Why don’t they listen to me?

A couple of weeks ago I had the opportunity and distinct pleasure to speak at a corporate management conference. A global company had gathered their top 300 executives from around the world to discuss business matters and the road ahead. I had been granted a 45 minute slot on the second day to talk about security issues. There was no preset topic the company wanted me to address. After a few conversations with the VP Security and some senior executives I decided to talk about the role a modern security function can play in a global organization, the potential for integration of security into the overall business strategy and especially the need to effectively communicate with each other.

I titled my presentation “Why don’t they listen to me?”. I’ve heard this question over and over again from many corporate security managers. In a lot of cases there seems to be a disconnect between the business and the security function. Security mangers describe their difficulties and frustration to get senior management’s attention and buy-in for pressing security matters. Likewise, many business managers elaborate on their perception that the security managers have little understanding of the business requirements of their own company and try to implement policies and procedures that are perceived as an additional burden for the business.

Communication professionals will tell you that whenever you hear the phrase “Why don’t they listen to me?” you have a core communication problem at hand. As a corporate security manager you should not expect your senior executives to speak your language. You need to speak their language. And getting their attention is easy if you describe the impact a security issue has on the business.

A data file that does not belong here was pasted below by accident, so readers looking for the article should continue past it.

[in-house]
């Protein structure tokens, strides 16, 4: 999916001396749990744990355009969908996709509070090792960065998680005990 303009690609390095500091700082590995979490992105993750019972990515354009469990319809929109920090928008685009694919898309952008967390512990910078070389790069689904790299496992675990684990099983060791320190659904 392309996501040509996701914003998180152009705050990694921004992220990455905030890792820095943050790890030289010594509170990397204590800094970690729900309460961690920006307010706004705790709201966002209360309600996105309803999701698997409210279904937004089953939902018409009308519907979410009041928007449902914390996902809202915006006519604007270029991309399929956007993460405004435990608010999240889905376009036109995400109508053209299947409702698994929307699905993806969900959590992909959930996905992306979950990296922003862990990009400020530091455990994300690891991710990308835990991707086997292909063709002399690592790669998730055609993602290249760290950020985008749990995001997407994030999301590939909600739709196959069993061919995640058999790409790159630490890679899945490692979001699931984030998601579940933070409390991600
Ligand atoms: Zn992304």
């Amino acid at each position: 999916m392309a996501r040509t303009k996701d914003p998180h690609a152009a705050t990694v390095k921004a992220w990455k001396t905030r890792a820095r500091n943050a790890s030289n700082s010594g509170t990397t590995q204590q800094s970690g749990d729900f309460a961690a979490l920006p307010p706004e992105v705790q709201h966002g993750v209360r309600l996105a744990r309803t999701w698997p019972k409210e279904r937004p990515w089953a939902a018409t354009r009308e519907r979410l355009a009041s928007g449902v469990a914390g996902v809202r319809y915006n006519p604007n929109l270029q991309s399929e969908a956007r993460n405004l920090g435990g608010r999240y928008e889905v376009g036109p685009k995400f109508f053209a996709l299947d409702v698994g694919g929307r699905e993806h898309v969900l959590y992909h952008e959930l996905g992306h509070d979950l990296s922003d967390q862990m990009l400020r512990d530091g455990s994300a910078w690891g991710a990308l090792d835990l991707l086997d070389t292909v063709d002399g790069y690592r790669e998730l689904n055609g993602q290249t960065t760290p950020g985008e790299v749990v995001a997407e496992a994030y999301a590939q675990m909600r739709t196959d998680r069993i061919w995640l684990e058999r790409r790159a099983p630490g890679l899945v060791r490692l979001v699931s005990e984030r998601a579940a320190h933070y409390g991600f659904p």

My best advice: Don’t tell your boss about just another security problem. Tell your boss about the security issues that you have identified, how you have prioritized them based on business relevance and impact, and most of all tell him what your solution is. And if you’re really up to speed you might even offer some options how to respond to a specific risk together with an estimate how the different options will impact the organization.

Most executives are usually well aware of the many problems facing an organization. What they want and what they need is someone who provides a solution. As the expert in the field of security it is your job not just to identify areas of concern but to find options and solutions.

In most publications about security you will find reference to today’s multi-dimensional threat landscape. However, in reality it seems that many organizations deal with it in a very narrow focus, allocating resources almost exclusively on cyber security. This could be a recipe for disaster.

Yes, the business world is facing a multitude of threats and risks, cyber security just being one of them, albeit an important one. Any responsible security manager will need to educate his audience that a comprehensive and effective corporate security program needs to address all threat dimensions.

There is no security risk, there is only a business risk.